Political leaders in Canada are getting caught up in a hot debate after schools burned almost 5000 books in a “gesture of reconciliation”.
A controversial reconciliation idea that saw students at a school in Canada burn 4700 books is now playing out in the country’s federal election campaign.
Canada is currently gearing up to vote, with Prime Minister Justin Trudeau attempting to keep office. And the topic of reconciliation between Indigenous Canadians and white settlers is taking centre stage.
On Tuesday, it was reported in Canadian media that in 2019 a “flame purification ceremony” was held by the French language school board Conseil scolaire catholique Providence, which oversees elementary and secondary schools in southwestern Ontario.
This involved destroying thousands of books.
In total, more than 4700 books were removed from library shelves at 30 schools across the school board, and they have since been destroyed or are in the process of being recycled.
Books were burned if they had elements of racism, discrimination and stereotypes.
Some of these included Tintin and Asterisk books.
Tintin in America was removed for its “negative portrayal of Indigenous peoples and offending Aboriginal representation in the drawings”.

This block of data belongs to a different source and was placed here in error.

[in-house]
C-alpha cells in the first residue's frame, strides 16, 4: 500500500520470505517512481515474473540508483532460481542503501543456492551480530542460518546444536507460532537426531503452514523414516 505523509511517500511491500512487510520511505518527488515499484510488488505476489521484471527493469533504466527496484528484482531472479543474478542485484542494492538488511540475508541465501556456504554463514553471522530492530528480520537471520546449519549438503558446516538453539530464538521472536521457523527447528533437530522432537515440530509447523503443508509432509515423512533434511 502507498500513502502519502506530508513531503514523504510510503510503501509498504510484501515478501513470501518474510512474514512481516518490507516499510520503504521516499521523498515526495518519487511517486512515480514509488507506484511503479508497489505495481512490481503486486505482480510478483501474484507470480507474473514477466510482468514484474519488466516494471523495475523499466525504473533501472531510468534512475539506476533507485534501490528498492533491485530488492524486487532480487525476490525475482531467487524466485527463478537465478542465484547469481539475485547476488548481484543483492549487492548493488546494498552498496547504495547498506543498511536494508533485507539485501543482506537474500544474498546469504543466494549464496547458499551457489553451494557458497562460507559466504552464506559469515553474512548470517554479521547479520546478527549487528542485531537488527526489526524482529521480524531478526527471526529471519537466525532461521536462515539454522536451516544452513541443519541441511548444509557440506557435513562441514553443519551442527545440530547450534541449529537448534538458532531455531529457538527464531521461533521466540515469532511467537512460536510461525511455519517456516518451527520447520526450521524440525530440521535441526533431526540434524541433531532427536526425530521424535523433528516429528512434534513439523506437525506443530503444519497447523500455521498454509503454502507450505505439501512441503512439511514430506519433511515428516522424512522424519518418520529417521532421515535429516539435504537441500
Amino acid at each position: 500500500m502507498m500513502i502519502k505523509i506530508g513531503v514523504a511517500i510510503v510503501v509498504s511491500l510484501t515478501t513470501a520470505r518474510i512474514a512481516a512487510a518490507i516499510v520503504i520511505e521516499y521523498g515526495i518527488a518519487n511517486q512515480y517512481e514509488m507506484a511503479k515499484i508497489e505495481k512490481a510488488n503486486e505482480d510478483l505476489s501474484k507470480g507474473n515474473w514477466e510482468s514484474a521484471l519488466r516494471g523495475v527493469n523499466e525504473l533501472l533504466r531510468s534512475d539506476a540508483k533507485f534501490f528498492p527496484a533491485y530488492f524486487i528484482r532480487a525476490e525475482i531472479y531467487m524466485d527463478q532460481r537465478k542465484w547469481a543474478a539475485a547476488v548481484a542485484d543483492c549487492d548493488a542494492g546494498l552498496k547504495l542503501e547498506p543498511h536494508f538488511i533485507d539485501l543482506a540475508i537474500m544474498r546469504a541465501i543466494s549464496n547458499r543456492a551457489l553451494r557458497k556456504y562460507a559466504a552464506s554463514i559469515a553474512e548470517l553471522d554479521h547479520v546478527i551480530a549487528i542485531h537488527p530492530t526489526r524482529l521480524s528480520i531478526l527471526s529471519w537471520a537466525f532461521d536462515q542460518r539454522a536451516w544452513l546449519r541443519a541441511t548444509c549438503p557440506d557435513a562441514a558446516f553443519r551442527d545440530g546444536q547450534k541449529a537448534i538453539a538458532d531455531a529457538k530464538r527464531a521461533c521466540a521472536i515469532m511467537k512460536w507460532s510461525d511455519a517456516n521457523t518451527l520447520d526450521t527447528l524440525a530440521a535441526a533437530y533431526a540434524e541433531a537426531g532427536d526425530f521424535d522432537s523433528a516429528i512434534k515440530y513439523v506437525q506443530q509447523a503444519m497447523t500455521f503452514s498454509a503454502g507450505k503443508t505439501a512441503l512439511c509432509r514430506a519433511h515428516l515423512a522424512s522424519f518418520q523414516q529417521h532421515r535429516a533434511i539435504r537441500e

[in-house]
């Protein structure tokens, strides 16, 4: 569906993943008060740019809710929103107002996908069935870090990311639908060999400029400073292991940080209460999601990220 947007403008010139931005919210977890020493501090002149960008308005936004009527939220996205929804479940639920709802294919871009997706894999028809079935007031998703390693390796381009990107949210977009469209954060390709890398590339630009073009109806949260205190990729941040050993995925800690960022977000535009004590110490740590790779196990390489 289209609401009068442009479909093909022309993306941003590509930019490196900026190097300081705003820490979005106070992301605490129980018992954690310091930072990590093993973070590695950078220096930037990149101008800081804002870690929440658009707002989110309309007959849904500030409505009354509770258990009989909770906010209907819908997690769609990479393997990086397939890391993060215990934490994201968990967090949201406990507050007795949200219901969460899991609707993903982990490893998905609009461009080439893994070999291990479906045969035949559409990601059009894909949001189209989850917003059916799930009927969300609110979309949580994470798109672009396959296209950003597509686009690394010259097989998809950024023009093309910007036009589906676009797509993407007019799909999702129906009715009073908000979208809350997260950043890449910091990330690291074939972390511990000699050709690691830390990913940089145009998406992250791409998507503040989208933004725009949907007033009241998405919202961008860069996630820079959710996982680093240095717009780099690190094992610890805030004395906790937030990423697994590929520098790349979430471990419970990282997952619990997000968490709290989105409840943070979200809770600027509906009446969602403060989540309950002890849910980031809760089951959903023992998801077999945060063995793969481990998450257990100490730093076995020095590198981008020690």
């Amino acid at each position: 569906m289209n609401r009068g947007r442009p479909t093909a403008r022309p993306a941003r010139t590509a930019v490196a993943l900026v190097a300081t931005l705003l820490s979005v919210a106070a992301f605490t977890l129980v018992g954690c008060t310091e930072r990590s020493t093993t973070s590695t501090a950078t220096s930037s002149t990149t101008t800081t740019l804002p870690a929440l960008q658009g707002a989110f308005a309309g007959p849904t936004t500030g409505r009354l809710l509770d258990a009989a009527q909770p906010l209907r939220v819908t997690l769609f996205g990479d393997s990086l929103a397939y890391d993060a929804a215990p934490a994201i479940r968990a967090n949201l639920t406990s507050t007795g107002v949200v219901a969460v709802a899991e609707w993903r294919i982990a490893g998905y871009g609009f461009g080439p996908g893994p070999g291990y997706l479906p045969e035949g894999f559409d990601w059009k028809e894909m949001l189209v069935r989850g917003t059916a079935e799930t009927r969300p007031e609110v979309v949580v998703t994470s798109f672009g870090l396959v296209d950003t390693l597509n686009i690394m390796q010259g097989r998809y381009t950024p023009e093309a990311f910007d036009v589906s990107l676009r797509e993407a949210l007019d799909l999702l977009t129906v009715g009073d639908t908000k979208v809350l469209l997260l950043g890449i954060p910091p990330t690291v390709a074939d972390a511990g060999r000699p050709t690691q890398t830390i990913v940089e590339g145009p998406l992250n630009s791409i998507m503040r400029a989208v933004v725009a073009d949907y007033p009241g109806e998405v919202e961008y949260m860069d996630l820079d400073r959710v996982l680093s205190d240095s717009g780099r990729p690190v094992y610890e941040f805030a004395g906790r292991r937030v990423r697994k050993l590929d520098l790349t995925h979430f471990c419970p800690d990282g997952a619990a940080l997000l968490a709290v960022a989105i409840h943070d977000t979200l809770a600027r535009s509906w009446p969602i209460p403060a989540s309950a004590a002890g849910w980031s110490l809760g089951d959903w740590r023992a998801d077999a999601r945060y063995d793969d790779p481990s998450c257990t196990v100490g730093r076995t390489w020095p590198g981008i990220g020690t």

The ashes are being used as fertiliser to plant trees.
Canadian Prime Minister Justin Trudeau said it was not up to non-Indigenous people “to tell Indigenous people how they should feel or act to advance reconciliation”.
“On a personal level, I would never agree to the burning of books,” he said.
The Canadian leader is now being slammed for a “weak response”, reports The Week.
Meanwhile, Mr Trudeau’s main opponent in the prime ministerial race, Conservative candidate Erin O’Toole, slammed the book burning.
“A Conservative government will be committed to reconciliation. But the road to reconciliation does not mean tearing down Canada. I strongly condemn the burning of books,” he said.
Canada’s colonial past has become a major topic during the election campaign.
It comes as earlier this year, more than 1000 unmarked graves were discovered at former residential schools, where Indigenous children were forcibly assimilated into white society in a practice that began in 1867 and didn’t end until 1996.